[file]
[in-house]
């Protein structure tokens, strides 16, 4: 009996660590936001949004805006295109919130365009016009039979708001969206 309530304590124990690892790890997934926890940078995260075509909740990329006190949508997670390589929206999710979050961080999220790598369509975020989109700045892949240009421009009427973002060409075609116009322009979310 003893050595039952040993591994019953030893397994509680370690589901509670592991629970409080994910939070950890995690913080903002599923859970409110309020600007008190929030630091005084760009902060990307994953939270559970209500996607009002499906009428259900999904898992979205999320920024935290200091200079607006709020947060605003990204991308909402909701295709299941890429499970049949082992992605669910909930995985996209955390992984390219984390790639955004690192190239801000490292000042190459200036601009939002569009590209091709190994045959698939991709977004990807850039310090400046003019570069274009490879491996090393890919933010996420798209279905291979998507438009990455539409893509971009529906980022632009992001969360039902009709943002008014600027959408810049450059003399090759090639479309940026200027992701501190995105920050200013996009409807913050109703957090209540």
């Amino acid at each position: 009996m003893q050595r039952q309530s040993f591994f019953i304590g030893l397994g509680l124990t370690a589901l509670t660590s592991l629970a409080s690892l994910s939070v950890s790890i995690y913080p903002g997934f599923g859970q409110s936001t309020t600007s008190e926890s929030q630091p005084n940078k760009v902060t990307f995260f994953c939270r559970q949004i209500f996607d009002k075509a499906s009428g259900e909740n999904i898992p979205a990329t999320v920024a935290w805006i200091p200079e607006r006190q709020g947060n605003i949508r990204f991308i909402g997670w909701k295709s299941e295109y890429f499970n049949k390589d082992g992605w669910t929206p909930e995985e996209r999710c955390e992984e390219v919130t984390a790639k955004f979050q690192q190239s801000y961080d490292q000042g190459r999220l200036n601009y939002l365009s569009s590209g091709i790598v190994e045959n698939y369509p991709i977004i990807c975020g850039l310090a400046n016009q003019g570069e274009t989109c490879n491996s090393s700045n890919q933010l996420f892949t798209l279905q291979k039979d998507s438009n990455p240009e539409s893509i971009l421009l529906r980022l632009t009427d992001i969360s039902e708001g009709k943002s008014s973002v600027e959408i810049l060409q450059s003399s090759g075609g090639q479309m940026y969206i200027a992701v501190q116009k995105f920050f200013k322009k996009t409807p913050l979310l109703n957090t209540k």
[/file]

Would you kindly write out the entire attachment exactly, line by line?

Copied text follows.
[in-house]
């Protein structure tokens, strides 16, 4: 009996660590936001949004805006295109919130365009016009039979708001969206 309530304590124990690892790890997934926890940078995260075509909740990329006190949508997670390589929206999710979050961080999220790598369509975020989109700045892949240009421009009427973002060409075609116009322009979310 003893050595039952040993591994019953030893397994509680370690589901509670592991629970409080994910939070950890995690913080903002599923859970409110309020600007008190929030630091005084760009902060990307994953939270559970209500996607009002499906009428259900999904898992979205999320920024935290200091200079607006709020947060605003990204991308909402909701295709299941890429499970049949082992992605669910909930995985996209955390992984390219984390790639955004690192190239801000490292000042190459200036601009939002569009590209091709190994045959698939991709977004990807850039310090400046003019570069274009490879491996090393890919933010996420798209279905291979998507438009990455539409893509971009529906980022632009992001969360039902009709943002008014600027959408810049450059003399090759090639479309940026200027992701501190995105920050200013996009409807913050109703957090209540």
């Amino acid at each position: 009996m003893q050595r039952q309530s040993f591994f019953i304590g030893l397994g509680l124990t370690a589901l509670t660590s592991l629970a409080s690892l994910s939070v950890s790890i995690y913080p903002g997934f599923g859970q409110s936001t309020t600007s008190e926890s929030q630091p005084n940078k760009v902060t990307f995260f994953c939270r559970q949004i209500f996607d009002k075509a499906s009428g259900e909740n999904i898992p979205a990329t999320v920024a935290w805006i200091p200079e607006r006190q709020g947060n605003i949508r990204f991308i909402g997670w909701k295709s299941e295109y890429f499970n049949k390589d082992g992605w669910t929206p909930e995985e996209r999710c955390e992984e390219v919130t984390a790639k955004f979050q690192q190239s801000y961080d490292q000042g190459r999220l200036n601009y939002l365009s569009s590209g091709i790598v190994e045959n698939y369509p991709i977004i990807c975020g850039l310090a400046n016009q003019g570069e274009t989109c490879n491996s090393s700045n890919q933010l996420f892949t798209l279905q291979k039979d998507s438009n990455p240009e539409s893509i971009l421009l529906r980022l632009t009427d992001i969360s039902e708001g009709k943002s008014s973002v600027e959408i810049l060409q450059s003399s090759g075609g090639q479309m940026y969206i200027a992701v501190q116009k995105f920050f200013k322009k996009t409807p913050l979310l109703n957090t209540k």